Avoiding Customer Attrition

Is there a difference between customer attrition and churn? The answer to that is mostly a no, but slightly a yes in the sense that churn tends to be the term only used with SaaS, or at most, with specifically service based subscription industries with the same sets of business concerns.

But, at the heart of it, customer attrition and churn mean the same thing when you strip away context. Usually, I complain of a lack of context making a definition more difficult, but in this case, it’s taking it away that has helped. That’s ironic in a poetic way.

What Is It:

Well, attrition is basically the loss, over time, of loyal, repeat customers due to a loss of interest on their behalf, being swept up by competition, dissatisfaction with some aspect of your business or product/service, or their feeling they no longer need your or can justify the cost of you.

It can also, quite often, include a decrease of new customer acquisition as well, though that does tend to bring in its own set of unique problems that probably deserve their own piece to talk about later, if you ask me. So, yeah, it really is basically the same as churn, if you were familiar with that going in.

If not, you’re familiar with both terms now, and that’s a good thing.

Why It Sucks:

Well, do I really have to say why this is a bad thing? Loss of repeat customers or a drop in incoming new customers, or … god help you … both at the same time means a loss of revenue, of presence and market value, among a number of other things.

But, it also indicates, above all else, that something is wrong. Something you must fix if you wish to carry on as you once did.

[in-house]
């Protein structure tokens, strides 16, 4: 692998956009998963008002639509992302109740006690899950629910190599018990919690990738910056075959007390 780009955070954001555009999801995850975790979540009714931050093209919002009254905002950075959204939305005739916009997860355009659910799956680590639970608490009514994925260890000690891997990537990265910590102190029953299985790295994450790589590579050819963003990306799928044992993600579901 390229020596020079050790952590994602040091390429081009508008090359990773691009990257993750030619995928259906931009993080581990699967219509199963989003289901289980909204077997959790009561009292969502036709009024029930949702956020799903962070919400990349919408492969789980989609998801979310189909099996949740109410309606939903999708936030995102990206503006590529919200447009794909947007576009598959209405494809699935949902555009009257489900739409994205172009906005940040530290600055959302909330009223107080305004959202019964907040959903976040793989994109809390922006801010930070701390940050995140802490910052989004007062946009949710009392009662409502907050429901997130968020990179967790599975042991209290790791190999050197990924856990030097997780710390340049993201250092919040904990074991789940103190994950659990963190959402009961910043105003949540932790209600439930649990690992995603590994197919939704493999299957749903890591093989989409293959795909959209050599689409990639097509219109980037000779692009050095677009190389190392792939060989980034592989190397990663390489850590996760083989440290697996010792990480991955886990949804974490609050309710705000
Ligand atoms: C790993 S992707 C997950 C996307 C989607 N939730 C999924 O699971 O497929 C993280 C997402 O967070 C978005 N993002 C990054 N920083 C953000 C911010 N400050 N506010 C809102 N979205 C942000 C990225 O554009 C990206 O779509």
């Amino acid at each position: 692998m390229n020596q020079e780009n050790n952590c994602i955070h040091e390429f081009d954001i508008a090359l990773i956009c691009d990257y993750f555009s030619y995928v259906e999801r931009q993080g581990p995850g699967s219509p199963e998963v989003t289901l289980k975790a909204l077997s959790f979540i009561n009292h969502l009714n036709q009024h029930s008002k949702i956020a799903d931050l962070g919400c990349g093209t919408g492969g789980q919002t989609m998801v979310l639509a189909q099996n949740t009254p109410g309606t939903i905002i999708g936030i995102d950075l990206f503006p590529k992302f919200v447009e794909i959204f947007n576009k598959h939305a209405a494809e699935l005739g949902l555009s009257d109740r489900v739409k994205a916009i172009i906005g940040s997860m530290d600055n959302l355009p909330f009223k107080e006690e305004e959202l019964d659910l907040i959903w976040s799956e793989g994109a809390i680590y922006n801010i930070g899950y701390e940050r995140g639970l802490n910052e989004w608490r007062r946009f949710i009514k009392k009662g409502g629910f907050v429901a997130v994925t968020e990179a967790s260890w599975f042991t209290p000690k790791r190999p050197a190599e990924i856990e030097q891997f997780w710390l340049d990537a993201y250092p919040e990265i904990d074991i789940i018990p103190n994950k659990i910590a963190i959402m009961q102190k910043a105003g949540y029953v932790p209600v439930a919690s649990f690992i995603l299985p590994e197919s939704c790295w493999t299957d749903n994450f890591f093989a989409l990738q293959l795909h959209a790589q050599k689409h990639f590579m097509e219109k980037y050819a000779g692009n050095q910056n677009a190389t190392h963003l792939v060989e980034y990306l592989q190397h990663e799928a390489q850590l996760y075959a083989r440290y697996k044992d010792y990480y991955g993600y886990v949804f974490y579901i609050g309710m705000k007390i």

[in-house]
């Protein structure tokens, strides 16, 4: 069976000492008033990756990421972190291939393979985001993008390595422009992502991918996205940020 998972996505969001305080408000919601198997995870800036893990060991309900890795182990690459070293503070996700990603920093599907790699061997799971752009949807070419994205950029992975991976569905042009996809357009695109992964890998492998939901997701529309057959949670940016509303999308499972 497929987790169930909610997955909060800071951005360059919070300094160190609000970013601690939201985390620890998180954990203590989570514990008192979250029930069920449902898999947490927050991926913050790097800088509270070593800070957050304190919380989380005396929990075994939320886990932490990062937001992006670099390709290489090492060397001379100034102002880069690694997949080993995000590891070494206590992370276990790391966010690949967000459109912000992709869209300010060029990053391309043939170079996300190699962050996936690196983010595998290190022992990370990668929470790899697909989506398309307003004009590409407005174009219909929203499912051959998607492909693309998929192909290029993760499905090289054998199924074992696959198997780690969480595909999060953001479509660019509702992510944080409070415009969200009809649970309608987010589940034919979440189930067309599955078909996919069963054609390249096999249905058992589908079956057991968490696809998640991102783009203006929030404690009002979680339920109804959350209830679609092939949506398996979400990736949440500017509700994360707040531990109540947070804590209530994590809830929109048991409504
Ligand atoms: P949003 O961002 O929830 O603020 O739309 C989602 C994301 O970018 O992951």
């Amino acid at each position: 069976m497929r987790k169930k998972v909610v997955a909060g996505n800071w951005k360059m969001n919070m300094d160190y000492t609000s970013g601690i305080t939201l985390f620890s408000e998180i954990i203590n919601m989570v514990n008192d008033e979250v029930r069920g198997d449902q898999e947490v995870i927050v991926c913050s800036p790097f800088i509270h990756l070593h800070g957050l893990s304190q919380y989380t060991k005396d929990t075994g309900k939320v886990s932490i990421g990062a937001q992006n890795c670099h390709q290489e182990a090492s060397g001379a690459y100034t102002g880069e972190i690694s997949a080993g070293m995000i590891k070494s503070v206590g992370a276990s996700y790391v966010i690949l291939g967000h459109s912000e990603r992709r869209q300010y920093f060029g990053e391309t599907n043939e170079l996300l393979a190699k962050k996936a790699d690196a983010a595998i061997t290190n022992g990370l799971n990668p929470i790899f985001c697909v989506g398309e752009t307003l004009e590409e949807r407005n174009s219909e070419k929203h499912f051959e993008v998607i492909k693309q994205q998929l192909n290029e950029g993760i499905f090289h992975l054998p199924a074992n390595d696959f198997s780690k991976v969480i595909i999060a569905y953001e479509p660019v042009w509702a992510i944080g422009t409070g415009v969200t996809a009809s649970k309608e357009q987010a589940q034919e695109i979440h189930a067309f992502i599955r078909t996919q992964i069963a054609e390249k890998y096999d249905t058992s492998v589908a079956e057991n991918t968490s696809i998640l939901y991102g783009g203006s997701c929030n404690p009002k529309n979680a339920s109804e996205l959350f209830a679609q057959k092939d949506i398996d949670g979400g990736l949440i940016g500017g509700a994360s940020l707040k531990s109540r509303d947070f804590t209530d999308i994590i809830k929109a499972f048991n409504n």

Ways to Fight It:

Keeping your marketing campaigns fresh is the biggest step to take right out of the gate. Never let a campaign last more than two months, and during that two months, don’t grind it raw and make customers sick of hearing about it.

Keep it short and always changing. This keeps re-hooking interest of existing and new customers, as well as keeping them from becoming directly bored of you.

Along with this, keeping prices competitive is obviously a way to abate those snatched up by cheaper competition, or lost due to price being unmanageable.

Another thing to consider is incentivizing your customers to stick around by offering them loyalty discounts, bonuses or discounts for bringing in a friend, and other tried but true ways to reward loyalty and word of mouth marketing. This one is a little costly, but if you don’t know incentive marketing works by now, then you’re in the wrong field anyhow.

Finally, keeping tabs on competitors and responding to any strategy they take that may one up you, again, is an obvious but important way to combat this. You’ve got ennui combatted and you’ve got price problems down, now just be ready to keep those competitors from muscling in on your action.

If you do these things, you’ll see a drastic reduction in customer attrition. If not, then I do have a final suggestion, which is to take a long hard look at your customer support and service departments.

cx

Matthew Thomas
Matthew is the Lead Author & Editor of CXperience Blog. Matthew established the CXperience blog to create a source for news and discussion about some of the issues, challenges, news, and ideas relating to Customer Experience.
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